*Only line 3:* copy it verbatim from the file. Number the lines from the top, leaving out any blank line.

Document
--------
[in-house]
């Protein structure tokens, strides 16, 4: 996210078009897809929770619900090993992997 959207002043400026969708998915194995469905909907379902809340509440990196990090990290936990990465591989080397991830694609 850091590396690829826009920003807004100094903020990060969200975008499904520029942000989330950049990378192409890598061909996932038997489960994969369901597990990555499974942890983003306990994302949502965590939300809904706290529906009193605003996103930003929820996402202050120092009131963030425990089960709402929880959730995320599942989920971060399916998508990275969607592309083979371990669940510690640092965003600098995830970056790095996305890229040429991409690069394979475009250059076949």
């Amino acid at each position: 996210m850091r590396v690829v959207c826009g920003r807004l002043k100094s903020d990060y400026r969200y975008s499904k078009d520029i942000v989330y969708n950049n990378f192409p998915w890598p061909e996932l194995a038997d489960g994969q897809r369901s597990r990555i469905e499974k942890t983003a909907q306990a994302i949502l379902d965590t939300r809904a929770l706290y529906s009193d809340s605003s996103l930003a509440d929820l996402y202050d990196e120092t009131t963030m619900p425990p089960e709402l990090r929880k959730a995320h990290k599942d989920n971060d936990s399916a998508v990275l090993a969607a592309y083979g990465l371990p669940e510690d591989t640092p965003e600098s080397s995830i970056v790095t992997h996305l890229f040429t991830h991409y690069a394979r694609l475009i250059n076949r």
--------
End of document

């Amino acid at each position: 996210m850091r590396v690829v959207c826009g920003r807004l002043k100094s903020d990060y400026r969200y975008s499904k078009d520029i942000v989330y969708n950049n990378f192409p998915w890598p061909e996932l194995a038997d489960g994969q897809r369901s597990r990555i469905e499974k942890t983003a909907q306990a994302i949502l379902d965590t939300r809904a929770l706290y529906s009193d809340s605003s996103l930003a509440d929820l996402y202050d990196e120092t009131t963030m619900p425990p089960e709402l990090r929880k959730a995320h990290k599942d989920n971060d936990s399916a998508v990275l090993a969607a592309y083979g990465l371990p669940e510690d591989t640092p965003e600098s080397s995830i970056v790095t992997h996305l890229f040429t991830h991409y690069a394979r694609l475009i250059n076949r």